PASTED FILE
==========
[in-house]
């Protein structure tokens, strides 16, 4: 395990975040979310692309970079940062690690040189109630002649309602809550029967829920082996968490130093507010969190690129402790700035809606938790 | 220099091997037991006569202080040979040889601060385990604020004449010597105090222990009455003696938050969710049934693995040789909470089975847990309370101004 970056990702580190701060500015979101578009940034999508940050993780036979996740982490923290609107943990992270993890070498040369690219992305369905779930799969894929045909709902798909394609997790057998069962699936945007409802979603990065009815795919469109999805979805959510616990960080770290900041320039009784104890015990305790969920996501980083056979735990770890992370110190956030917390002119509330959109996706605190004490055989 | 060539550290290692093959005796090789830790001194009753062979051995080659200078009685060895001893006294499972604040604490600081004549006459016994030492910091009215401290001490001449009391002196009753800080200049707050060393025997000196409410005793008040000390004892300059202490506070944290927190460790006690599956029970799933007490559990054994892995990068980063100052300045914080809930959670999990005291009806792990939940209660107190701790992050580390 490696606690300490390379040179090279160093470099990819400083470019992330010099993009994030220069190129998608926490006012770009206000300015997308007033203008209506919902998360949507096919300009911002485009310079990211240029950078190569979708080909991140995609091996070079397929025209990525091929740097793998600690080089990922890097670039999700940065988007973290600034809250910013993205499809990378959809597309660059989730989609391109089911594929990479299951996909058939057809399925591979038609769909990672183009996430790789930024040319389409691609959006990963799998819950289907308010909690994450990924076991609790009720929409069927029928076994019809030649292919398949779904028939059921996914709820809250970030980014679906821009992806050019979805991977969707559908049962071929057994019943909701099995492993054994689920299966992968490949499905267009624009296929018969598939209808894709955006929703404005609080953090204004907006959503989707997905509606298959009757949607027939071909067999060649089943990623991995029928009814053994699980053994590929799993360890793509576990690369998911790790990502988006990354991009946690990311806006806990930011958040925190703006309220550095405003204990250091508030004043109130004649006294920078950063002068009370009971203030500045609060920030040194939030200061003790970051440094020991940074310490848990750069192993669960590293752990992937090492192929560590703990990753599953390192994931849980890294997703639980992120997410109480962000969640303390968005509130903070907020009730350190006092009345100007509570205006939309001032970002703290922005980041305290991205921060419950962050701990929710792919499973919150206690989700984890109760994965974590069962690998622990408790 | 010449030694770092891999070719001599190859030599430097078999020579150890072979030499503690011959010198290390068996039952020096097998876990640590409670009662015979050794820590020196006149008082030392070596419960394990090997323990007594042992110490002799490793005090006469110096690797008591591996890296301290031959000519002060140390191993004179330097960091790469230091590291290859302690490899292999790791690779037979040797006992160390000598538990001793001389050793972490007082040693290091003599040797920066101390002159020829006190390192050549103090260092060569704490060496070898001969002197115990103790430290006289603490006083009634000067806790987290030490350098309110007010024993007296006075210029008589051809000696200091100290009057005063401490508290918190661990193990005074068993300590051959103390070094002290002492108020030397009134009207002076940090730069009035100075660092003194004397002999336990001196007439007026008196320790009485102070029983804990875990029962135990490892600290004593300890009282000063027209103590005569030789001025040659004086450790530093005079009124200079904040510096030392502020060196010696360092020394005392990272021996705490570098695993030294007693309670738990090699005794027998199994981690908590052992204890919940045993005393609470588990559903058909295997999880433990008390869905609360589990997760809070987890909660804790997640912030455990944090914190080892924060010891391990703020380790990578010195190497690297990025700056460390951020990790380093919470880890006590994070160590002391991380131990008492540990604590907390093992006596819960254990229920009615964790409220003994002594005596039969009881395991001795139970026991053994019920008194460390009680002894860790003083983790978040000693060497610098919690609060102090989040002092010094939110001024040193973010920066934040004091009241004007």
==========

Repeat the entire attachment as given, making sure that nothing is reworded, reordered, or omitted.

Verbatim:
[in-house]
């Protein structure tokens, strides 16, 4: 395990975040979310692309970079940062690690040189109630002649309602809550029967829920082996968490130093507010969190690129402790700035809606938790 | 220099091997037991006569202080040979040889601060385990604020004449010597105090222990009455003696938050969710049934693995040789909470089975847990309370101004 970056990702580190701060500015979101578009940034999508940050993780036979996740982490923290609107943990992270993890070498040369690219992305369905779930799969894929045909709902798909394609997790057998069962699936945007409802979603990065009815795919469109999805979805959510616990960080770290900041320039009784104890015990305790969920996501980083056979735990770890992370110190956030917390002119509330959109996706605190004490055989 | 060539550290290692093959005796090789830790001194009753062979051995080659200078009685060895001893006294499972604040604490600081004549006459016994030492910091009215401290001490001449009391002196009753800080200049707050060393025997000196409410005793008040000390004892300059202490506070944290927190460790006690599956029970799933007490559990054994892995990068980063100052300045914080809930959670999990005291009806792990939940209660107190701790992050580390 490696606690300490390379040179090279160093470099990819400083470019992330010099993009994030220069190129998608926490006012770009206000300015997308007033203008209506919902998360949507096919300009911002485009310079990211240029950078190569979708080909991140995609091996070079397929025209990525091929740097793998600690080089990922890097670039999700940065988007973290600034809250910013993205499809990378959809597309660059989730989609391109089911594929990479299951996909058939057809399925591979038609769909990672183009996430790789930024040319389409691609959006990963799998819950289907308010909690994450990924076991609790009720929409069927029928076994019809030649292919398949779904028939059921996914709820809250970030980014679906821009992806050019979805991977969707559908049962071929057994019943909701099995492993054994689920299966992968490949499905267009624009296929018969598939209808894709955006929703404005609080953090204004907006959503989707997905509606298959009757949607027939071909067999060649089943990623991995029928009814053994699980053994590929799993360890793509576990690369998911790790990502988006990354991009946690990311806006806990930011958040925190703006309220550095405003204990250091508030004043109130004649006294920078950063002068009370009971203030500045609060920030040194939030200061003790970051440094020991940074310490848990750069192993669960590293752990992937090492192929560590703990990753599953390192994931849980890294997703639980992120997410109480962000969640303390968005509130903070907020009730350190006092009345100007509570205006939309001032970002703290922005980041305290991205921060419950962050701990929710792919499973919150206690989700984890109760994965974590069962690998622990408790 | 010449030694770092891999070719001599190859030599430097078999020579150890072979030499503690011959010198290390068996039952020096097998876990640590409670009662015979050794820590020196006149008082030392070596419960394990090997323990007594042992110490002799490793005090006469110096690797008591591996890296301290031959000519002060140390191993004179330097960091790469230091590291290859302690490899292999790791690779037979040797006992160390000598538990001793001389050793972490007082040693290091003599040797920066101390002159020829006190390192050549103090260092060569704490060496070898001969002197115990103790430290006289603490006083009634000067806790987290030490350098309110007010024993007296006075210029008589051809000696200091100290009057005063401490508290918190661990193990005074068993300590051959103390070094002290002492108020030397009134009207002076940090730069009035100075660092003194004397002999336990001196007439007026008196320790009485102070029983804990875990029962135990490892600290004593300890009282000063027209103590005569030789001025040659004086450790530093005079009124200079904040510096030392502020060196010696360092020394005392990272021996705490570098695993030294007693309670738990090699005794027998199994981690908590052992204890919940045993005393609470588990559903058909295997999880433990008390869905609360589990997760809070987890909660804790997640912030455990944090914190080892924060010891391990703020380790990578010195190497690297990025700056460390951020990790380093919470880890006590994070160590002391991380131990008492540990604590907390093992006596819960254990229920009615964790409220003994002594005596039969009881395991001795139970026991053994019920008194460390009680002894860790003083983790978040000693060497610098919690609060102090989040002092010094939110001024040193973010920066934040004091009241004007």